I was 24 years old.
Spending the majority of my time training or thinking about training back then.
My days revolved around Muay Thai training, strength and conditioning work, watching Two and a Half Men and trying to eat a healthful diet (although, back then I had no idea what that actually meant (Now I do).
I was busting my ass in the gym 6-7 days/ week. You would think with that kind of routine I’d be in phenomenal shape, but you’d be wrong.
As I got deeper into my preparation for upcoming fights, I’d get sick. Constantly. Nothing major, but upper respiratory tract infections were my new norm. I was running around with a permanent sore throat and congested nose. At one point, I had to skip training every other week due to feeling like absolute garbage.
After repeating this cycle for months on end, I finally got the message. Something was off (way off). But I had no idea where I went wrong. I tried all kinds of remedies along the way, from taking multivitamins, emphasizing rest and recovery techniques, to eating as clean as I could.
All to no avail. Every time I hit the gas in training, I’d get kicked back to square one. My approach obviously wasn’t working. And I was hellbent on changing that.
Eating Like a “Warrior”
I began researching the digestive, immune and endocrine systems, different dietary approaches and supplements to address my situation. It was at that time, I stumbled across a book called the “Warrior Diet”. A very radical approach to eating (and living really). The more radical, the better, I thought.
The diet revolved around eating one main meal at night, with minimal food intake (e.g. fruit, veggies, small amount of protein) throughout the day.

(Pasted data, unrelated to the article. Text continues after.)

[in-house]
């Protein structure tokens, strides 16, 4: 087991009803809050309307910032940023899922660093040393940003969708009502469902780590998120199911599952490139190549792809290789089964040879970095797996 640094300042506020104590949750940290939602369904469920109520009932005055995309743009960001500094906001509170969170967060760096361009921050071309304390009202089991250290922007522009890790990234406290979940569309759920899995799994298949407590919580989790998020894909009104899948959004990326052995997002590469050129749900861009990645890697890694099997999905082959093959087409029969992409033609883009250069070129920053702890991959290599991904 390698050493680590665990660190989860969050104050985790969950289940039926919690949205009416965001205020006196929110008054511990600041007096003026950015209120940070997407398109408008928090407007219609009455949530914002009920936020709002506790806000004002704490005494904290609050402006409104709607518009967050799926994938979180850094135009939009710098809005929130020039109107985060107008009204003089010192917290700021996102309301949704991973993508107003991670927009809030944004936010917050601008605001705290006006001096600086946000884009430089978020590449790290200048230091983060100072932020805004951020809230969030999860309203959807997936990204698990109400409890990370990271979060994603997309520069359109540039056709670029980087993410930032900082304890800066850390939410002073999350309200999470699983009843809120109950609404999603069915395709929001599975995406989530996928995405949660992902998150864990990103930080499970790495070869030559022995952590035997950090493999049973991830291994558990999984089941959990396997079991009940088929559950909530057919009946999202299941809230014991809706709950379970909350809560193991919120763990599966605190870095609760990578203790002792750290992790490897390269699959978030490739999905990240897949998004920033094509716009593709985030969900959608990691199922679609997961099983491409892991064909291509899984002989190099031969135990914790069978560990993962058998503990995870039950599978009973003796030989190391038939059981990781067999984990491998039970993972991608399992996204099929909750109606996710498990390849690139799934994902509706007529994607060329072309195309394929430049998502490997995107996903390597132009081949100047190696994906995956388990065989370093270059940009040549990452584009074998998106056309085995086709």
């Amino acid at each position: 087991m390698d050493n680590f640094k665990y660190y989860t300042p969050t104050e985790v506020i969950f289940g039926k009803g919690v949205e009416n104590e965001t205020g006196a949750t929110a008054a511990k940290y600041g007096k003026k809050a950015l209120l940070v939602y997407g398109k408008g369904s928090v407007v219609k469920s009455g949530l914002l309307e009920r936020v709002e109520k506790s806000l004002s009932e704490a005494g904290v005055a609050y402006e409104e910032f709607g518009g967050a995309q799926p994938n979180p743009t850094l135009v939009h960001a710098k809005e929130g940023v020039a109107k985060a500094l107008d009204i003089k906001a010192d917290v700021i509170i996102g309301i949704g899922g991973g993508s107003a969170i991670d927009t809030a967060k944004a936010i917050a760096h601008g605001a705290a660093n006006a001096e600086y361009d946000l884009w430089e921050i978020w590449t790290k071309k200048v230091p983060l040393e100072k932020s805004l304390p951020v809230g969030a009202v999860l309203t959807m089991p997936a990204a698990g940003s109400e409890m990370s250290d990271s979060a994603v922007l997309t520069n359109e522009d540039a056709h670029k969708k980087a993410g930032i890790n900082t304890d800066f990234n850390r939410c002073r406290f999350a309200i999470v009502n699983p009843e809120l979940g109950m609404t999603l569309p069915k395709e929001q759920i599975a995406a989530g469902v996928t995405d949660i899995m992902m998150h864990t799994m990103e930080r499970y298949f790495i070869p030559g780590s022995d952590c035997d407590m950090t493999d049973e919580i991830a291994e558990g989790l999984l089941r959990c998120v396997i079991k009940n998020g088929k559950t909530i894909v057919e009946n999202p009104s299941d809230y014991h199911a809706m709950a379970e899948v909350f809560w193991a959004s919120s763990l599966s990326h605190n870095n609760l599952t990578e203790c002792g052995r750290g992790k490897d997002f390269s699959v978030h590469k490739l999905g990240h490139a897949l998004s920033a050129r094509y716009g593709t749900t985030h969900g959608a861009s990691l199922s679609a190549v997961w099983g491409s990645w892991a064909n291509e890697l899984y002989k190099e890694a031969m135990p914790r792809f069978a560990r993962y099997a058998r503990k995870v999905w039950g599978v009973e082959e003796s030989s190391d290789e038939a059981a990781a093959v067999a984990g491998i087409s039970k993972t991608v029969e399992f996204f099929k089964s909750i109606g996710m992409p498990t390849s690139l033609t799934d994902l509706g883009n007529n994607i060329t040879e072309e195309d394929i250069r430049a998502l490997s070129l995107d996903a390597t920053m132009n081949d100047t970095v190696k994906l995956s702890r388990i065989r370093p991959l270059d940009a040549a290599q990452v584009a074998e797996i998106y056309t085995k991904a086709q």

Ori Hofmekler, the author of the book, argued that as humans, we had adapted to a nocturnal eating pattern. According to him, the body was programmed to be alert and on the move (fight or flight) during daytime and resting, digesting and recovering at night (feed and breed). It was the first time I heard of the concept of balancing anabolic with catabolic activity (we’ll talk about this later).
As intriguing as it sounded on paper, I was highly skeptical. His teachings were the polar opposite of what I had learned over the years. They were the opposite of “Eat every 2-3 hours”, “6 small meals a day”, “Eat X amounts of protein”, “If you don’t eat breakfast you’ll lose all your muscle”, and other myths clouding the fitness world.
Unquestionably, a major departure from what I considered a “performance diet”. But following the status quo didn’t cut it for me. I needed a different solution. So I started cutting down on food intake during the day and eating one main meal at night.
The results were incredible.
I felt great throughout the day (stress hormones kicking in), my digestion didn’t bother me anymore (less opportunity to eat crap), my workouts were better than ever and I slept like a baby. My immune system appeared to be rejuvenated (I didn’t get sick in 2 years) and I had energy for days. In short, my physical and mental performance was at an all-time high. I felt indestructible.
But, as to be expected, this rather extreme approach too would fail me. Granted, later than expected, but I was left looking for an out nonetheless.
Embrace the Deficit